Wednesday, 25 April 2012

The "Sticky Employment Situation" Revealed

First of all, I’m going to stop apologising for the large gaps between posts.  As mentioned in my previous posts, I’m currently dealing with an issue with my previous employer, and I’ve largely been trying to keep schtum in hopes of reaching an amicable solution.  However, it’s becoming increasingly apparent that this is not going to be possible, so I now feel getting it off my chest is going to be the best thing for me.  I’m still going to try and be discrete about it and not name names, etc, but I really can’t see how I can keep blogging at the moment without getting this out in the open.

Where to start?  I briefly covered my employment situation in my first blog post, but to recap, I was made redundant from the job I had been in for several years in May 2011, due to company downsizing.  I’d already avoided the chop a few months earlier by moving from my local office, which was closing, to the company’s office up in London.  I started having anxiety problems with the London commute, so really, redundancy was the best thing that could happen to me at that point.  Luckily, one of my former colleagues who hadn’t made it through the cull when my local office was closed had found a lovely job with a small IFA firm, and they had a vacancy going which sounded perfect for me, so I pretty much walked straight into a new job.  I felt I fit in immediately, and couldn’t believe my luck.  However, a couple of months in, I started to have some health problems – constant stomach cramps, frequent vomiting, with a nice side of dry retching to keep me busy when I wasn’t vomiting.  I’d had similar problems before, which went away with the help of antacids and anti-emetics, although a cause was never found, so I went to the doctor and started the same treatment.  I tried to keep going in to work as much as I could, but as I was being sick so much, it was a hell of a task just to make it through the 40 minute drive to the office.  It got to the point that I was making less than half of my hours.  December came, and I was thoroughly gloomy by then.  My husband decided to take a little time out of work so he could come with me to one of my GPs appointments – I forget if I actually asked him to, or whether his near-infallible intuition told him I needed him there.  Either way, I ended up in floods of tears in the GP’s office, my doctor had a look through my notes and noticed my previous bouts of depression, and the dots were connected, and back onto anti-depressants I went.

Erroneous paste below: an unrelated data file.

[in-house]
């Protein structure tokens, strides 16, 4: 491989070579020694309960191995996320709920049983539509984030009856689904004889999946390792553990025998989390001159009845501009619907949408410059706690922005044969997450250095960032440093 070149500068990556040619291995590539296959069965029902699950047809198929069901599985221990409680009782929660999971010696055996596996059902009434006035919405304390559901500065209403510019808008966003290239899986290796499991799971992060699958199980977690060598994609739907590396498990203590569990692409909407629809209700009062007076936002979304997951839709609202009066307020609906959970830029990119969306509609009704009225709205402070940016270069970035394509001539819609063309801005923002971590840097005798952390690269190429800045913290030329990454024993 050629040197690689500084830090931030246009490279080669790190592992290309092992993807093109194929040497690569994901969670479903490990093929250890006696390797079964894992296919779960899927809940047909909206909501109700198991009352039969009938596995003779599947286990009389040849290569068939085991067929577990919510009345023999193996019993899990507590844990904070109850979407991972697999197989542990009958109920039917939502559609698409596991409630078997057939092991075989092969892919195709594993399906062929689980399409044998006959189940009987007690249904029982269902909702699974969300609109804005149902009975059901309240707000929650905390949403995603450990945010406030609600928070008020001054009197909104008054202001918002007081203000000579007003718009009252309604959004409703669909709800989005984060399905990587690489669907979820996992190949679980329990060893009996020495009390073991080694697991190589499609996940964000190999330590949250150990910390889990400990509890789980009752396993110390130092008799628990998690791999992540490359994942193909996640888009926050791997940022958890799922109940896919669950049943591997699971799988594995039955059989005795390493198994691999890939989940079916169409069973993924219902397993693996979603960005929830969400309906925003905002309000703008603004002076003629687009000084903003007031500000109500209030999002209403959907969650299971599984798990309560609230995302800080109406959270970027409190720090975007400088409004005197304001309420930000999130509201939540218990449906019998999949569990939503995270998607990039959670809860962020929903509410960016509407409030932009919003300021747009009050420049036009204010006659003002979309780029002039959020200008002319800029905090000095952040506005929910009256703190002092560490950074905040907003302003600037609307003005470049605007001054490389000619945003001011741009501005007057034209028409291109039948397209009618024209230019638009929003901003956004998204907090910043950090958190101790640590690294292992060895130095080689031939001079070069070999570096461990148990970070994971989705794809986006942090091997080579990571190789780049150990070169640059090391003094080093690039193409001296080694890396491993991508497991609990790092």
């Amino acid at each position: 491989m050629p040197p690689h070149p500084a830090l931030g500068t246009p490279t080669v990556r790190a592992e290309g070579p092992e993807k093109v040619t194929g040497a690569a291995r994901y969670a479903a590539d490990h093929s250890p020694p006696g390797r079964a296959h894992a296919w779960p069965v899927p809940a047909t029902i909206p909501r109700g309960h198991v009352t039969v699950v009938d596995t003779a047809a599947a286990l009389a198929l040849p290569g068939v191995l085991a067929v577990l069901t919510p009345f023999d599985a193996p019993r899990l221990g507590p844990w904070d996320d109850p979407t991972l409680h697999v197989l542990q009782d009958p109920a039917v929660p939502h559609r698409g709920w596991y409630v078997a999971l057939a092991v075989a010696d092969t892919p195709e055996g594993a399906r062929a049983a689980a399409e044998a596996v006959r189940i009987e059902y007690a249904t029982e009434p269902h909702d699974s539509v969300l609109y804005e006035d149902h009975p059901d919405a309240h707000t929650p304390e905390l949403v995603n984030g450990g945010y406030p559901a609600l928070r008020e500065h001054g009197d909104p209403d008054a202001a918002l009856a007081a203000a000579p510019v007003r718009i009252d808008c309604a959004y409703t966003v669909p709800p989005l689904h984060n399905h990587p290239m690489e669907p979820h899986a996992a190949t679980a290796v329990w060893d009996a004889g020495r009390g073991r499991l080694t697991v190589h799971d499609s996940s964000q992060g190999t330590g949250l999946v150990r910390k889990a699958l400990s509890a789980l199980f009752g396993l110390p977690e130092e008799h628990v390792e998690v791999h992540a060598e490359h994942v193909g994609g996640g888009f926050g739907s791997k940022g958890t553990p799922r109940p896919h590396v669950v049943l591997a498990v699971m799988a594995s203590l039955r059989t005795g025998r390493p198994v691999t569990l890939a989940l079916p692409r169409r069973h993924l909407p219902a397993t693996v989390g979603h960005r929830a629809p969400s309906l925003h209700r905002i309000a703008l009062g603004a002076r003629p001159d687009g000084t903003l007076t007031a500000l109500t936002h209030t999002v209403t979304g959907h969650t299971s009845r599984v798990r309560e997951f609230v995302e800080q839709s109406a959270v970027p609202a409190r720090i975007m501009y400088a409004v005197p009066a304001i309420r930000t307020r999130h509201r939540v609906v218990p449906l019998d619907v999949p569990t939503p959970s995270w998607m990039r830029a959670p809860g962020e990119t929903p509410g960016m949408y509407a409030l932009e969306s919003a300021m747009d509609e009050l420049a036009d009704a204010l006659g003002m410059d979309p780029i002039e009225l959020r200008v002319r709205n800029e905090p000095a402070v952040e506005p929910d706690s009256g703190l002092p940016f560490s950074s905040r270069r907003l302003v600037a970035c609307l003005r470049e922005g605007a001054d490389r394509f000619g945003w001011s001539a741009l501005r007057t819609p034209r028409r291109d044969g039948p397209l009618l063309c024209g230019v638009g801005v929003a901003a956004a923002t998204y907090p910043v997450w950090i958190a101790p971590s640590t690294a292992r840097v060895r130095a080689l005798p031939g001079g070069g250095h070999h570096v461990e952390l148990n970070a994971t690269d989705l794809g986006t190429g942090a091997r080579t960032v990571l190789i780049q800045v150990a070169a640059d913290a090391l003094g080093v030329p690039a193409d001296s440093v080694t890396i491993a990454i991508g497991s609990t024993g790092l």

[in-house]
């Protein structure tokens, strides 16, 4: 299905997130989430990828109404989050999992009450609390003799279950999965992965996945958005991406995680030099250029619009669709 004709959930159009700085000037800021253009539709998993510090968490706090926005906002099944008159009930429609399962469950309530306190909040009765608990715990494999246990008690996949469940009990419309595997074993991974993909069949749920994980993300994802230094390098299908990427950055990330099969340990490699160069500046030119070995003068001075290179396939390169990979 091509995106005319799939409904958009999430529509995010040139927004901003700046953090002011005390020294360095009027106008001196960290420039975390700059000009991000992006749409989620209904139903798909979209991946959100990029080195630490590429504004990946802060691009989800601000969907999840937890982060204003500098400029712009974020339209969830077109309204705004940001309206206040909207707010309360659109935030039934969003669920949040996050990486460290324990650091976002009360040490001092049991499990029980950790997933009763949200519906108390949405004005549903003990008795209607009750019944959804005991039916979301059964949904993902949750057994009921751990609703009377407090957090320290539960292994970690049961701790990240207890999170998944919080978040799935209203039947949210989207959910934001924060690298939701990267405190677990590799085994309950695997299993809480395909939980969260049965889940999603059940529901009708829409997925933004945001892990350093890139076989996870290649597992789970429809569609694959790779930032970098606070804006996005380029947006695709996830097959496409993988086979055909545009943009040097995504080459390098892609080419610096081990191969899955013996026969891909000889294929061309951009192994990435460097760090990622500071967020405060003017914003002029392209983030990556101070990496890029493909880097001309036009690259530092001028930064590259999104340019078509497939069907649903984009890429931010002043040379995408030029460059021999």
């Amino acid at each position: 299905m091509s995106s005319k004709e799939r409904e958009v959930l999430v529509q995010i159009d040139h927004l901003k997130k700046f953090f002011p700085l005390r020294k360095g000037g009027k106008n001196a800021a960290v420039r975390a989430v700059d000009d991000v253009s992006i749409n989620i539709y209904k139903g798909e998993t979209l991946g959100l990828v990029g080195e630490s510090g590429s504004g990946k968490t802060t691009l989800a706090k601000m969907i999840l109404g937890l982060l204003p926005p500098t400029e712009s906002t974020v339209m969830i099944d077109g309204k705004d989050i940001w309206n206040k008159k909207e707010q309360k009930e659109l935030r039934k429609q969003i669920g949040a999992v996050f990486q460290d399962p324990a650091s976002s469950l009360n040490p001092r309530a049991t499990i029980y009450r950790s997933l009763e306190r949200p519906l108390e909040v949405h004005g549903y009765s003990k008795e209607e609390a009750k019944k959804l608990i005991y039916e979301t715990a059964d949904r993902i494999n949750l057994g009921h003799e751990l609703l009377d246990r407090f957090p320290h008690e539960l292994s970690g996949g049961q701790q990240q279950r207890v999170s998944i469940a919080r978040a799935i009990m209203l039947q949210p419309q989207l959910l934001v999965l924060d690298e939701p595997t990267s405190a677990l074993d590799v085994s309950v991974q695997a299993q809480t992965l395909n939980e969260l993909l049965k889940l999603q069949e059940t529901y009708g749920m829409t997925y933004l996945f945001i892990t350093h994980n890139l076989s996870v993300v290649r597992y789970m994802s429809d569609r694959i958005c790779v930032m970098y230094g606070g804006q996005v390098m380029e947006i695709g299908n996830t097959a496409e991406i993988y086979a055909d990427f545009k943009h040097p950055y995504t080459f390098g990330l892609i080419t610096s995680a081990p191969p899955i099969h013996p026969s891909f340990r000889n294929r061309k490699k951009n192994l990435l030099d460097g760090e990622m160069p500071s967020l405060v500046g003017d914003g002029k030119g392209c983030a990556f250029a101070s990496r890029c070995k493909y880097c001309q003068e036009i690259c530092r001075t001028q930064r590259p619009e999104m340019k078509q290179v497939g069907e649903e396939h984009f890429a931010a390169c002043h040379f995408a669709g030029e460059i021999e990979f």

It must have been less than a week later that I was called in for a meeting with my bosses.  Basically, they wanted to have a more formal meeting to discuss my health and my future, and suggested I may want a friend to accompany me.  I instantly knew what that was likely to mean, so once again, my husband was there to hold my hand for that meeting.  My boss was very apologetic, but he explained that they were basically in the position of a start up company and could not cope with continuing to pay me sick pay, and being a member down on their small admin team.  It was never explicitly said, but I was essentially offered to option of resigning or being dismissed.  I dimly remembered some old career advice someone had given me, that in that situation, it is always best to resign.  I wasn’t exactly in the best place mentally to try and put up much of a fight.  They had given me the option of staying on if I showed a marked improvement before they found a replacement for me, which was something, at least.  My husband, as always, was incredibly supportive, and agreed he would start working extra hours to try and keep our cash flow going.  We agreed that it probably was for the best that I took a couple of months to recover before looking for work again, in order to try and ensure I was in the best shape possible.  It took me about another week before I managed to tell them that I was also being treated for depression.  They were sympathetic, insistent that I still join them for their Christmas meal, etc, but the prospect of being unemployed within the next month had damaged my psyche more than I’d like to admit.  My condition worsened, so there really was no hope of being kept on.